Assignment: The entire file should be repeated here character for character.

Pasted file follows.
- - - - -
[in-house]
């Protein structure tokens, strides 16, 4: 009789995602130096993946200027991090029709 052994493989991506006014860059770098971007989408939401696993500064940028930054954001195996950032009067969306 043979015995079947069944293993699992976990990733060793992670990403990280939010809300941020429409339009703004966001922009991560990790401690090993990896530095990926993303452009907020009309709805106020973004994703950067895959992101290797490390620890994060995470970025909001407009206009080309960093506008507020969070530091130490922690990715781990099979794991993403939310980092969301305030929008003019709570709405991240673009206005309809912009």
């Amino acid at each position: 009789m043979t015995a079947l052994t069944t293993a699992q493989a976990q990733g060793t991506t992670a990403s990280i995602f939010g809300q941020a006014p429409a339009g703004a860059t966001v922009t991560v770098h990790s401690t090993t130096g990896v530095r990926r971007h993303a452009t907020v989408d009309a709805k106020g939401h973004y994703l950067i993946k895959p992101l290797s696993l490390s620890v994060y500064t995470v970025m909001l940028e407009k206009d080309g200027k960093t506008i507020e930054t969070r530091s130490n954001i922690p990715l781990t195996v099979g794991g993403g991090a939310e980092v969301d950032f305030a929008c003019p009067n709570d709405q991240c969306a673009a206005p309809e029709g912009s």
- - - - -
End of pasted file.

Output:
[in-house]
């Protein structure tokens, strides 16, 4: 009789995602130096993946200027991090029709 052994493989991506006014860059770098971007989408939401696993500064940028930054954001195996950032009067969306 043979015995079947069944293993699992976990990733060793992670990403990280939010809300941020429409339009703004966001922009991560990790401690090993990896530095990926993303452009907020009309709805106020973004994703950067895959992101290797490390620890994060995470970025909001407009206009080309960093506008507020969070530091130490922690990715781990099979794991993403939310980092969301305030929008003019709570709405991240673009206005309809912009």
């Amino acid at each position: 009789m043979t015995a079947l052994t069944t293993a699992q493989a976990q990733g060793t991506t992670a990403s990280i995602f939010g809300q941020a006014p429409a339009g703004a860059t966001v922009t991560v770098h990790s401690t090993t130096g990896v530095r990926r971007h993303a452009t907020v989408d009309a709805k106020g939401h973004y994703l950067i993946k895959p992101l290797s696993l490390s620890v994060y500064t995470v970025m909001l940028e407009k206009d080309g200027k960093t506008i507020e930054t969070r530091s130490n954001i922690p990715l781990t195996v099979g794991g993403g991090a939310e980092v969301d950032f305030a929008c003019p009067n709570d709405q991240c969306a673009a206005p309809e029709g912009s």